My penchant for urban fantasy is well documented and my love of superheroes is without question. Awhile back, I was perusing the news sites around the comic industry and saw that Marvel would be giving Scarlet Witch her own book. I was intrigued as I was always fond of the character despite how they had spun her up to have the ability to destroy the universe or remake it on a whim. I dug deeper in to the headline and discovered that Marvel would be taking a different tack with the her this time around. The plan was to focus on the witch in Scarlet Witch and explore the craft that had always been hinted at in her story before the incredible reality altering powers became her raison D’etre.
I was sold. I knew that I was going to be picking up the title when it showed up on the shelves at my local comic shop. I am now several issues in and thought I would talk a about it.
A high level perspective is that I am loving the book. It takes a character that I enjoy and examines a part of her that is both interesting and unexplored. This is handled in a way that both exploits the idea of the Scarlet Witch as a superhero as well a practitioner of magic. The book embraces all the quirks of both these ideas and meshes them with very few discordant notes.
The best place to start talking about this book is the covers. Currently, one of the artists doing covers for Scarlet Witch is David Aja. His covers are both simple and compelling. They draw the eye when canning the shelves and invite the reader to spend some time just luxuriating in their crisp beauty. I would love to have several of these covers framed and hanging on my wall.
The interior art on each issue is just as captivating. for the first two issues, the art kept a smokey quality, as if the world was viewed through a lightly fogged lens. This went well with the mysterious and mystical nature that the story was to be following. The third issue saw a departure from this style for a art of the story. The panels took on the familiar feel of a superhero story with sharp edges and clean lines. As the story neared it’s crescendo and Wanda stepped on to the Witch’s Road, The early art style returned with great a weighty thunk. This early style added dramatic weight to the story as it wound it’s way to the end of the issue. A wonderful idea that was well executed.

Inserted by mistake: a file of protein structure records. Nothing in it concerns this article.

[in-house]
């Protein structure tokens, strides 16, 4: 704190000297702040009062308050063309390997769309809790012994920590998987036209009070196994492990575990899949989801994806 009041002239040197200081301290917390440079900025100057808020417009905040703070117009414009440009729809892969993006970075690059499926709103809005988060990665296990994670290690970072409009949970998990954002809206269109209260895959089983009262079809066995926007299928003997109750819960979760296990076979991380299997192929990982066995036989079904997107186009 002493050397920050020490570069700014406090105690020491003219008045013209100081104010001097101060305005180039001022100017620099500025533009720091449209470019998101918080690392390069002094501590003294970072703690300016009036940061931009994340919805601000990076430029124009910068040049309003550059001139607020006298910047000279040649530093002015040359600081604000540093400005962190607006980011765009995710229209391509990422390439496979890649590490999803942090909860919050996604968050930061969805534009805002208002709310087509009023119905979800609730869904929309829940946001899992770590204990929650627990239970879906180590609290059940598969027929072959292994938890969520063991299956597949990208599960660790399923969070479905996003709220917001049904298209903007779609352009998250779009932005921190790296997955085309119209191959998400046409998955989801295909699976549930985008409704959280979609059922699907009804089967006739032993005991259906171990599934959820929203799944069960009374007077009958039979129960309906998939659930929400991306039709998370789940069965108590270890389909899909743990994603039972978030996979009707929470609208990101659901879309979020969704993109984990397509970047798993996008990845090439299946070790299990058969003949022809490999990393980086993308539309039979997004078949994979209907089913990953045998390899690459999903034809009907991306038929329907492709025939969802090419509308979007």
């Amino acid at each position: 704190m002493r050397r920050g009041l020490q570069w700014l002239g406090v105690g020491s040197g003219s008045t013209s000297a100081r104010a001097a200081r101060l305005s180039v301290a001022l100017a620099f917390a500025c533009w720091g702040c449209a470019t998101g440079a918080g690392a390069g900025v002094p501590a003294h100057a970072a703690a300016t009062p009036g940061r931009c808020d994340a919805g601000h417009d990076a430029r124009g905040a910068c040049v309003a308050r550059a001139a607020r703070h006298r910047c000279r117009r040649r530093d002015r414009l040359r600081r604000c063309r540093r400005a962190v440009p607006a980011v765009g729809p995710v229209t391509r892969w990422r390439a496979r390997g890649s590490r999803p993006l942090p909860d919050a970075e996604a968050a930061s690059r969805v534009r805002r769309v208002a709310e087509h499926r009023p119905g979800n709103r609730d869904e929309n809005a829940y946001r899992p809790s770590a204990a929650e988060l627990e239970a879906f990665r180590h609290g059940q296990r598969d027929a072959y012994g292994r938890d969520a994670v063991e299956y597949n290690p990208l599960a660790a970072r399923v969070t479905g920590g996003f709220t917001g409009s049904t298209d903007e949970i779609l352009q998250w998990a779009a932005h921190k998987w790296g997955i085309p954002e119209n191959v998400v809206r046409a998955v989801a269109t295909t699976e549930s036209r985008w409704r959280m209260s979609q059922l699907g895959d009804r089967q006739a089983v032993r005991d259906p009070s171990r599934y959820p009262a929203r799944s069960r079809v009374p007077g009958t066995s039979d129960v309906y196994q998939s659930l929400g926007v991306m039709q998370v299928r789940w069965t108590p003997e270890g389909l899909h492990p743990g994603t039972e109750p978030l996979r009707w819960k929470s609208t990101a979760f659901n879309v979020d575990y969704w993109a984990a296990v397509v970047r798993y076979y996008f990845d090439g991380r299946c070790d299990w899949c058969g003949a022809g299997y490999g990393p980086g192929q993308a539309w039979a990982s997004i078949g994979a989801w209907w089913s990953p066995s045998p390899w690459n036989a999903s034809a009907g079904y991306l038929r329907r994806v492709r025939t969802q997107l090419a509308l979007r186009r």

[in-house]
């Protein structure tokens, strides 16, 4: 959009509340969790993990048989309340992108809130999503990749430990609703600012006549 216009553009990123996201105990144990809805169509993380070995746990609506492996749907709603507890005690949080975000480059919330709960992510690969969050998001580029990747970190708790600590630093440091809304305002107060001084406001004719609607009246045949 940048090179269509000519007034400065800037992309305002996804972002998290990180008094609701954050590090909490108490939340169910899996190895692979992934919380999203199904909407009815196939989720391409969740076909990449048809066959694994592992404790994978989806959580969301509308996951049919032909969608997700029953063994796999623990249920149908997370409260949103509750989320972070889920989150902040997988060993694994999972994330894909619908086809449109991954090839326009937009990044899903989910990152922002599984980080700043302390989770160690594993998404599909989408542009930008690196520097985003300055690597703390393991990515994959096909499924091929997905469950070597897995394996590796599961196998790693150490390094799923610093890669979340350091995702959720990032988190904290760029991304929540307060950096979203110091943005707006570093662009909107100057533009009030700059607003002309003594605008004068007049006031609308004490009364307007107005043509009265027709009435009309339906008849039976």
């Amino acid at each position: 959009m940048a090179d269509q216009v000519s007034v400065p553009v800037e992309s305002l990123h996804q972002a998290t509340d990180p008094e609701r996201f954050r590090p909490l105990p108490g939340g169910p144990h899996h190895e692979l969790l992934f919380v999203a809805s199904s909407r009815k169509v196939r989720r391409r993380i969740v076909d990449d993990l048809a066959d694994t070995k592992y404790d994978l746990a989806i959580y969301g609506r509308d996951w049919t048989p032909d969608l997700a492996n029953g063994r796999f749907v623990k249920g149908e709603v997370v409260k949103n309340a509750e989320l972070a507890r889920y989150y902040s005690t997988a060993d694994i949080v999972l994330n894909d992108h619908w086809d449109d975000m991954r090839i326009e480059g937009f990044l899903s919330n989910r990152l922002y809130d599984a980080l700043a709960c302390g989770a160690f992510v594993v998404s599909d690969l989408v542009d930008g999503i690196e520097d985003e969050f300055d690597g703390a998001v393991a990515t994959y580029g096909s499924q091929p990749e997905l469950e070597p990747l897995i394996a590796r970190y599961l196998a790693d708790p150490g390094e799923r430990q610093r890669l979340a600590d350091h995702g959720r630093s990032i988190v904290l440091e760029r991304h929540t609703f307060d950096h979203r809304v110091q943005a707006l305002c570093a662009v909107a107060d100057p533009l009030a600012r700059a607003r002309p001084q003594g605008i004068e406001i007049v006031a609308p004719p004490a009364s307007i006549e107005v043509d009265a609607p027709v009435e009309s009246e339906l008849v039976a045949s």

Robinson is weaving a tale of witchcraft and the Scarlet Witch’s connection to it that is fascinating. he doesn’t ignore what has gone before but instead uses it as a jumping off point. Wanda is seeking to take a step back and from all the trouble that has swirled around her and connect with that piece of herself that she has ignored. She takes up the craft and discovers that something is amiss. There is a sickness within the craft that needs healing. She takes up the call of the hero and begins the journey that all heroes take to free that which she values.
Scarlet Witch is an excellent title. I give it four bear paws out of four. I look forward to picking it up each month and seeing where the story takes me as well as just luxuriating in the beauty of the art within. Well worth adding to your pull list at your local comic shop or on Comixology.